Both humiliated by this event and angrily aware of his own tactical blunders in comparison to Winters' emerging prowess, Sobel sensed Winters could overtake his leadership in combat and formed a plot to discredit him : he issued Winters an Article 15 for not inspecting the latrine, because Sobel had changed the time from 10.00 hours to 09.45, though Winters wasn't informed of this change. Winters, immediately recognizing Sobel's motives and how the imposition of nonjudicial punishment would keep him from the Normandy jump, trumped Sobel with a written demand for a court-martial instead, which would keep both him and Sobel from the jump for the proceedings. Sobel was alarmed at this unexpected twist.
Easy Company's NCOs mutinied in protest which, while angering Col. Sink, the Regimental Commander, also gave him cause to question Sobel's efficacy with the company in a combat setting, so he set aside Winters' court-martial. In a meeting, Sink discussed the mutiny and court-martial matter with Sobel, but Sobel downplayed it. Sink, however, reassigned Sobel to Chilton Foliat jump school, much to Sobel's horror, and 1LT Thomas Meehan III became Easy's CO. Sobel missed the jump, Meehan was killed over Normandy when the plane he was in was shot down and Winters became CO of Easy Company.
D-Day came and went, and Sobel eventually made his way into France after the invasion, as a Battalion Supply Officer to help prepare for Operation Market Garden. On arrival to Easy Company's rally point for the invasion, he brought Sgt. "Popeye" Wynn, who, in spite of his wound, wished to continue with his unit. Sobel's reappearance in episode 4 stunned many Easy Paratroopers there, especially when he reprimanded Sgt. Malarkey for an Army motorcycle Malarkey tried to take for himself.
Sobel later participated at the Battle of Bastogne ("The Battle of the Bulge"), though little was known about what he did during the battle. He then participated in the occupation of Germany. During post-surrender occupation, CPT Sobel tried to walk past the now-Maj. Richard Winters without saluting him; Winters called him out, saying "You salute the rank, not the man". Grudgingly, Sobel then saluted Winters, echoing a previous scene between them.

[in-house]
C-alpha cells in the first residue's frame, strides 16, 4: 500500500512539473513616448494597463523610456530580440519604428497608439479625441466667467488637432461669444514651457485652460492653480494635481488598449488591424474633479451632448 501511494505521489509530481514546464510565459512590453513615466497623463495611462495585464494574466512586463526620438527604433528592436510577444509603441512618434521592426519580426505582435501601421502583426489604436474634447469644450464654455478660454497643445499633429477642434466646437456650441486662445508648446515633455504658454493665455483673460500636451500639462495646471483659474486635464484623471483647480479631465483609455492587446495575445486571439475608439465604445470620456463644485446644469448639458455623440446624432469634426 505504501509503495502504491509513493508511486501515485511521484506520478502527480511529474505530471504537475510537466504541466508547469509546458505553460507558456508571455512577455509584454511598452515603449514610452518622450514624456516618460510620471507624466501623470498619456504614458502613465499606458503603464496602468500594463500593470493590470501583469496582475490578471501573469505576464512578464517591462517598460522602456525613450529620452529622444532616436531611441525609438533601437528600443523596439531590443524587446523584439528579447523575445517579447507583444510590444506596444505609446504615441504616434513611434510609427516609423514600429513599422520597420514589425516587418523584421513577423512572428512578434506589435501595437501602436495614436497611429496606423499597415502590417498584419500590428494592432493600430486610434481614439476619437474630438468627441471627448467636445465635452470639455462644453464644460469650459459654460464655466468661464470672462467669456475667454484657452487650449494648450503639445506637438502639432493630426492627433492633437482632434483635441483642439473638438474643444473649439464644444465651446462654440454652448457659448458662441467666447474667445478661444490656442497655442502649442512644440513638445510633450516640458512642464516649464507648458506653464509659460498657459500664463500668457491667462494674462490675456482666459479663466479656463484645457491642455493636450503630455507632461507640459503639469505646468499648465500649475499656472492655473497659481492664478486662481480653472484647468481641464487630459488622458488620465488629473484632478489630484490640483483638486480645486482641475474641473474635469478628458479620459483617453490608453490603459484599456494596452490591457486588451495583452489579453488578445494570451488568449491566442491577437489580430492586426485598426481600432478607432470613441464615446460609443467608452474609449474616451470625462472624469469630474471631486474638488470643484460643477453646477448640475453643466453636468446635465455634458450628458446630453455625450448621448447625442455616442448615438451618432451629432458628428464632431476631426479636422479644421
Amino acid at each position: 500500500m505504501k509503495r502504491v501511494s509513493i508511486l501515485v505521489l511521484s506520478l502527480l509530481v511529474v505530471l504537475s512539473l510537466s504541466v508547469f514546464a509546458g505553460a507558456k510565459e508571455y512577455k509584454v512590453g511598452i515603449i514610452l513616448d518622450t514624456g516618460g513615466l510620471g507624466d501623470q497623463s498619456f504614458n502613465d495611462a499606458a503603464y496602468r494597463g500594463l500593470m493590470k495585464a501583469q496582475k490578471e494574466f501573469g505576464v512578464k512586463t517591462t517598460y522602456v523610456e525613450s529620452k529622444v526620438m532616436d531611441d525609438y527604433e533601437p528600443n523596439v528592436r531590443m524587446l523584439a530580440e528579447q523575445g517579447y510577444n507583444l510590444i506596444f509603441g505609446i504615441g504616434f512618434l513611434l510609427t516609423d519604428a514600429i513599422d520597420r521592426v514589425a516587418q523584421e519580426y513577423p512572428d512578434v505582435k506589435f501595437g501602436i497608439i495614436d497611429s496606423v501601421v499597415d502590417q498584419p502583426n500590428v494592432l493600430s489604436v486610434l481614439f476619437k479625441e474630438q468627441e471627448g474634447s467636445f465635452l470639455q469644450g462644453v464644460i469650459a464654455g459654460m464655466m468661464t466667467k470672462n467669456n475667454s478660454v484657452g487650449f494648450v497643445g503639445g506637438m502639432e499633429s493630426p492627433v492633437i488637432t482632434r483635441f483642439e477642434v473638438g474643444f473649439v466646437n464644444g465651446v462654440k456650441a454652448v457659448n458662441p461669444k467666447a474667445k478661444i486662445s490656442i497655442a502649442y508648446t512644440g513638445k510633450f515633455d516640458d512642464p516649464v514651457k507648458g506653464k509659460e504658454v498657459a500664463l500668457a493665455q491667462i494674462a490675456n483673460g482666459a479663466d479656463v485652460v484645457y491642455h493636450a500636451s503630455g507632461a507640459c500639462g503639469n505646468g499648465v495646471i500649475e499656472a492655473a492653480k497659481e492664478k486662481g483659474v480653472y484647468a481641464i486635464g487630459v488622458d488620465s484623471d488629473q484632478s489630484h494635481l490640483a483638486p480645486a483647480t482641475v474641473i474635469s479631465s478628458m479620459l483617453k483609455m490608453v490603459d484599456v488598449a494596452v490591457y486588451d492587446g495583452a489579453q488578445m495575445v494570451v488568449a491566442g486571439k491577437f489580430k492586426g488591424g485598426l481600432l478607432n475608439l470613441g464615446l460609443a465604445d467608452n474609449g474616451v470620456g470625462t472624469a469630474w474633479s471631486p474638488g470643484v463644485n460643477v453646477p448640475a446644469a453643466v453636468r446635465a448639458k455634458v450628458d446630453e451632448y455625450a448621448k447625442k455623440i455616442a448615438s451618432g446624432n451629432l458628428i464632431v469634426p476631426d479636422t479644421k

Later Life[edit | edit source]
Sobel went home and became an accountant. He was called for active duty during the Korean War and went into the National Guard. He eventually achieved the rank of Lieutenant Colonel. He retired after the war, married, and had three children. He was a good and loving father, but he divorced after having complications with his wife and became estranged from his family.
Sometime around the 1960s, he met Maj. Clarence Hester, who was Sobel's first Company Executive Officer, and later Battalion Operations Officer and they had lunch. Sobel had some mental problems from his war experience, and he was found to be bitter at life and at Easy Company.
For an unknown reason, in the late 1960s, Sobel tried to commit suicide by shooting himself through his temple, but the shot only severed his optic nerves, blinding him for life. He was later moved to a VA assisted-living home, and resided there for 17 years, before dying of malnutrition and neglect in 1987. No funeral was held.
Personality[edit | edit source]
Sobel is depicted as a very strict commander, who pushes the men to their limits in order to make his company the finest in the Battalion. Dick Winters attributes Sobel's overbearance and strictness with making Easy Company the success that it became.
While Sobel was a "fantastic trainer", his tactical abilities in the field were poor; he was good at taking orders, but was poor at map-reading and had a tendency to panic if an unforeseen situation occurred. He was also easily agitated by his soldiers. George Luz in particularly pretending to be Major Horton convinced Sobel to cut through a farm's fence, leading to the release of several head of cattle, frustrating his superiors. The result of his unsatisfactory combat and tactical ability caused the NCO's of Easy Company to lose confidence in Sobel's combat leadership, leading to his eventual transfer.